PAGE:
Hydrocodone Rehab

Hydrocodone is a type of opioid painkiller found in certain opioid medications on the market today. Hydrocodone is intended to treat severe pain in patients recovering from surgery, dealing with a terminal illness (like cancer), or experiencing any other chronic pain issues. Rehab for Hydrocodone addiction can be successfully, especially when using Medication-Assisted Treatment (MAT)

Most Common Hydrocodone Brands

Some common brand names of prescription painkillers that contain hydrocodone are:

  • Lortab®
  • Vicodin®
  • Norco® (hydrocodone + acetaminophen)
  • Hycodan®
  • Lorcet-HD® (hydrocodone + acetaminophen)
  • Vicoprofen® (hydrocodone + ibuprofen)

While this page specifically focuses on hydrocodone addiction treatment, many of these same facts will apply to opioid addiction as a whole.

Identifying Hydrocodone Addiction

Like other prescription opioids, hydrocodone is listed as a Schedule II drug for its potential for abuse and addiction. Unfortunately, hydrocodone abuse is not uncommon and due to its highly addictive nature, people can develop substance use disorder as a result of misuse.

Some signs of hydrocodone addiction may include:

  • Obsession with hydrocodone (acquiring, using)
  • Lying about hydrocodone use
  • Using more than prescribed
  • Doctor shopping
  • Spending significant time using, acquiring, or recovering from hydrocodone
  • Using hydrocodone outside of prescription guidelines (or without a prescription)

People who abuse hydrocodone are very likely to develop a dependence on this prescription drug first as their body becomes used to receiving hydrocodone regularly. There are both short-term and long-term effects of hydrocodone use that can be observed in an individual.

Short-Term Effects of Hydrocodone

Short-term hydrocodone use can produce the following short-term side effects:

  • Drowsiness
  • Nausea or vomiting
  • Dizziness
  • Constipation
  • Respiratory depression

In addition, hydrocodone use can also cause certain life-threatening side effects, including low blood pressure and breathing stopping altogether. The likelihood of experiencing these short-term side effects increases significantly when a user is abusing hydrocodone.

Long-Term Effects of Hydrocodone

Using any prescription opioid over a long period presents the risk of developing dependence and addiction. Long-term use can also cause chronic constipation, liver damage, and brain damage.

Thankfully, addiction to an opioid pain reliever like hydrocodone isn’t something you or your loved one has to deal with forever. If you or your loved one need help to handle an addiction to hydrocodone, there are many treatment options to choose from.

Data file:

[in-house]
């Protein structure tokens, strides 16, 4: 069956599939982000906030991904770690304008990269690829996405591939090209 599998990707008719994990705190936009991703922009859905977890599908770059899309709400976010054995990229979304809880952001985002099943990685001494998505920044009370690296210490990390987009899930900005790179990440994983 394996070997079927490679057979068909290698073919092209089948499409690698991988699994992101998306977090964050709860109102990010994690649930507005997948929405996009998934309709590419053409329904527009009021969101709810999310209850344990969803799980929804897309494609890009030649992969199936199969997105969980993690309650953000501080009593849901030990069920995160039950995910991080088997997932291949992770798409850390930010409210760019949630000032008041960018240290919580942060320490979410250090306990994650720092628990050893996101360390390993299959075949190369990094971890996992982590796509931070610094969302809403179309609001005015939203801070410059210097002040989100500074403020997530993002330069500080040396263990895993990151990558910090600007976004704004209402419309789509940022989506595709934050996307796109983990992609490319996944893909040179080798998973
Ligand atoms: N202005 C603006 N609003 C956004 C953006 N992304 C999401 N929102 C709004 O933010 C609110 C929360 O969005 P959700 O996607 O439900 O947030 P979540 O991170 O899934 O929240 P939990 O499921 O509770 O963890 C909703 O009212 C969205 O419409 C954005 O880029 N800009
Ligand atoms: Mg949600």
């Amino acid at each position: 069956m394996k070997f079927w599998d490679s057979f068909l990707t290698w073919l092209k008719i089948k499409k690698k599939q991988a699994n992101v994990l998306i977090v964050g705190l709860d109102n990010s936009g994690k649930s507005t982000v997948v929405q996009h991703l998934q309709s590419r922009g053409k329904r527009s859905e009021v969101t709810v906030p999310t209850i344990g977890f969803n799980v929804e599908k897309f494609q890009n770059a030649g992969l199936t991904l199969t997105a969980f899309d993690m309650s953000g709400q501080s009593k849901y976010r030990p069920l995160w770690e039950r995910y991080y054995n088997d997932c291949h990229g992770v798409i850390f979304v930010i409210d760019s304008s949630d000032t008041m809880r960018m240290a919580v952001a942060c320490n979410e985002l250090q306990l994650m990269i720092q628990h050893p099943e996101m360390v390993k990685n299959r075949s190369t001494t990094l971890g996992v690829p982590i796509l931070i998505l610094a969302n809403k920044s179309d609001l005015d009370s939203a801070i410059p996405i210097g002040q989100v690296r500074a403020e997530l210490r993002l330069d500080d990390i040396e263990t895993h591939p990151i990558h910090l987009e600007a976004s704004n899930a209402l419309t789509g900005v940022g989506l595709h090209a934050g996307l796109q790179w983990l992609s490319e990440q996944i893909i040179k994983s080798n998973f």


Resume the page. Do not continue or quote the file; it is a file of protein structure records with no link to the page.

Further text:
Hydrocodone Addiction Treatment Options

Many treatment providers offer rehabilitation options for hydrocodone addiction. Both inpatient and outpatient treatment programs exist to provide a variety of care levels to meet the individual needs of each patient.

When selecting a recovery center, the first element to consider is whether you might want to opt for medical detox.

While in most cases, withdrawal from hydrocodone isn’t dangerous, the side effects can still be very uncomfortable. Some people find themselves returning to hydrocodone abuse to stop the withdrawal sensations from continuing. Medical detox, however, provides an alternative and safe option to going “cold turkey.”

Medical Detox for Hydrocodone Addiction

Medical detox provides recovering addicts with a monitored version of detoxification from hydrocodone. As your body eliminates the hydrocodone from your system, you may begin to experience withdrawal symptoms.

Hydrocodone withdrawal symptoms can include:

  • Runny nose
  • Sweating
  • Yawning
  • Nausea, vomiting, or diarrhea
  • Cravings for hydrocodone
  • Muscle aches

Hydrocodone detox under medical supervision may also include medication-assisted treatment, or prescribed medication to help alleviate some of the withdrawal discomforts and help you remain sober.

Methadone

Methadone is used in the treatment of opioid use disorder due to how it impacts the opioid receptors in your brain. Methadone blocks the euphoric effects one might get from abusing hydrocodone.

Methadone can be prescribed during the detox process to aid in decreasing withdrawal symptoms and can be part of a person’s maintenance treatment as well. Methadone must be administered at a registered distribution clinic and patients receiving this treatment assistance will need to travel to a methadone clinic after rehab is completed.

Buprenorphine